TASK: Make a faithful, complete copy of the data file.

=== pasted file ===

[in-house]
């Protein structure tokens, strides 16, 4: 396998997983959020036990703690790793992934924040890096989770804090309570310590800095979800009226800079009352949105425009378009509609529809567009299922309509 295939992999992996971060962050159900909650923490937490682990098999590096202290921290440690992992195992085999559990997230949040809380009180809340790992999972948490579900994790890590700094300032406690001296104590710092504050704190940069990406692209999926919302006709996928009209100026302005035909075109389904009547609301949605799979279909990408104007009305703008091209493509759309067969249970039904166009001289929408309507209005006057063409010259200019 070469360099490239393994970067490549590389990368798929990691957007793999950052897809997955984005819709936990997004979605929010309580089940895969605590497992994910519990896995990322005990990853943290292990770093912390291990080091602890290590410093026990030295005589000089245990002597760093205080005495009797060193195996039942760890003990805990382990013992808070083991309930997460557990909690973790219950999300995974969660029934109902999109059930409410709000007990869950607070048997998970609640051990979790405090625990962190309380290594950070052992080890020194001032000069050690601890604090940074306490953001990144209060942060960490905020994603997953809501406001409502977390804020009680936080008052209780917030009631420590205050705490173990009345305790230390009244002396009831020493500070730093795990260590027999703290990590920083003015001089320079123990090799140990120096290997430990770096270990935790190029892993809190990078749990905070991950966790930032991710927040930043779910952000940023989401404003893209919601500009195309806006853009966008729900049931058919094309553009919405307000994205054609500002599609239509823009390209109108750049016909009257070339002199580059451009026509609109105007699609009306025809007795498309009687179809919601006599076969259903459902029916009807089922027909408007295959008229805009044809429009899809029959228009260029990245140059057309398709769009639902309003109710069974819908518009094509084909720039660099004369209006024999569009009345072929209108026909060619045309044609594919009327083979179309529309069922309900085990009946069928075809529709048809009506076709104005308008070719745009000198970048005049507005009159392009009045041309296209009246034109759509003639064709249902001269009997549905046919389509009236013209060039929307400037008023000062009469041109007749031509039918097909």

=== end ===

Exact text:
[in-house]
């Protein structure tokens, strides 16, 4: 396998997983959020036990703690790793992934924040890096989770804090309570310590800095979800009226800079009352949105425009378009509609529809567009299922309509 295939992999992996971060962050159900909650923490937490682990098999590096202290921290440690992992195992085999559990997230949040809380009180809340790992999972948490579900994790890590700094300032406690001296104590710092504050704190940069990406692209999926919302006709996928009209100026302005035909075109389904009547609301949605799979279909990408104007009305703008091209493509759309067969249970039904166009001289929408309507209005006057063409010259200019 070469360099490239393994970067490549590389990368798929990691957007793999950052897809997955984005819709936990997004979605929010309580089940895969605590497992994910519990896995990322005990990853943290292990770093912390291990080091602890290590410093026990030295005589000089245990002597760093205080005495009797060193195996039942760890003990805990382990013992808070083991309930997460557990909690973790219950999300995974969660029934109902999109059930409410709000007990869950607070048997998970609640051990979790405090625990962190309380290594950070052992080890020194001032000069050690601890604090940074306490953001990144209060942060960490905020994603997953809501406001409502977390804020009680936080008052209780917030009631420590205050705490173990009345305790230390009244002396009831020493500070730093795990260590027999703290990590920083003015001089320079123990090799140990120096290997430990770096270990935790190029892993809190990078749990905070991950966790930032991710927040930043779910952000940023989401404003893209919601500009195309806006853009966008729900049931058919094309553009919405307000994205054609500002599609239509823009390209109108750049016909009257070339002199580059451009026509609109105007699609009306025809007795498309009687179809919601006599076969259903459902029916009807089922027909408007295959008229805009044809429009899809029959228009260029990245140059057309398709769009639902309003109710069974819908518009094509084909720039660099004369209006024999569009009345072929209108026909060619045309044609594919009327083979179309529309069922309900085990009946069928075809529709048809009506076709104005308008070719745009000198970048005049507005009159392009009045041309296209009246034109759509003639064709249902001269009997549905046919389509009236013209060039929307400037008023000062009469041109007749031509039918097909």